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Click here for their online catalog. Displacement

James Tracy
Date Published: 
July 14, 2002

Boom! The Sound of Eviction
96 Minutes, produced by Whispered Media, 2002

Boom! The Sound of Eviction is a gripping account of the “” economy’s consequences on San Francisco’s working class—a legacy of displacement. Boom is an important work, not only because it exposes the hands that profit from evictions, but also it also documents the work of those who organized attempts to defeat gentrification in San Francisco’s formerly Latino barrio.

This beautifully produced documentary in some ways also signals the coming of age of the independent media movement that gained momentum after the Seattle 1999 protests. Not only do the producers turn in a remarkably stylized product, but they turn their gaze away from the summits and back into the neighborhoods.

The rush that characterized the boom in San Francisco can in some ways be compared to the Gold Rush of a century and a half ago. The pioneers who rushed to California often died penniless, but they nonetheless fulfilled the political agenda of the business interests who needed to develop the state and wrestle the remaining shards of power from Mexico and Native Americans.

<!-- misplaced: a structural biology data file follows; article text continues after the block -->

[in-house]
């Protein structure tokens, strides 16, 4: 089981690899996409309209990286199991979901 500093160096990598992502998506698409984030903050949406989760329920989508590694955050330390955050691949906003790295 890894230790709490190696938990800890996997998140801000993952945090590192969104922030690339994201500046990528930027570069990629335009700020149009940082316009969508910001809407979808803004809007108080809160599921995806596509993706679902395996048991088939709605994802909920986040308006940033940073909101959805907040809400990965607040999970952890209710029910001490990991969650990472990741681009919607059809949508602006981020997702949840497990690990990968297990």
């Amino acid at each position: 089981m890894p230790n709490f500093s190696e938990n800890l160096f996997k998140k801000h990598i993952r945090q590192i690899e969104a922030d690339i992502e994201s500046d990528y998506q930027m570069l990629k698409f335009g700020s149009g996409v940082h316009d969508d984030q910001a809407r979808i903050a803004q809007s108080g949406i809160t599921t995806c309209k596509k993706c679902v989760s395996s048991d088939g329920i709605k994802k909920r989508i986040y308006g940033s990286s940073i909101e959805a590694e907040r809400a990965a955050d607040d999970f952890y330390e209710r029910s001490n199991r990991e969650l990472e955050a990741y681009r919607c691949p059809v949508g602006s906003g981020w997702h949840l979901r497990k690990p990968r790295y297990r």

Many young people, intoxicated by promise of wealth, came to San Francisco in the 1990s had to pack their bags when the tech industry bottomed out in 2000. Nonetheless they too served a political purpose of remaking the urban landscape whiter and more affluent, pushing many communities further and further away from the city.

Boom! is strongest when Mission District residents tell their own story and when passionate activists from the Mission Anti-Displacement Coalition talk about their attempts to organize an effective fight-back. Also explored is the attempt to bridge the gaps between the predominantly white artists, also displaced from the neighborhood, and working-class activists of color.

What is missing, is a more holistic picture of the housing crisis. Gentrification was accelerated, not caused, by the boom. Since the movie glosses over the other contributing factors such as the destruction of public housing and the growth of the service economy, it is possible to leave this movie with the mistaken impression that the crisis left when the dot.coms went under.

This video is highly recommended, not for those who want to mourn the passing of a great neighborhood, but for those who want to organize against similar takeovers in their own cities.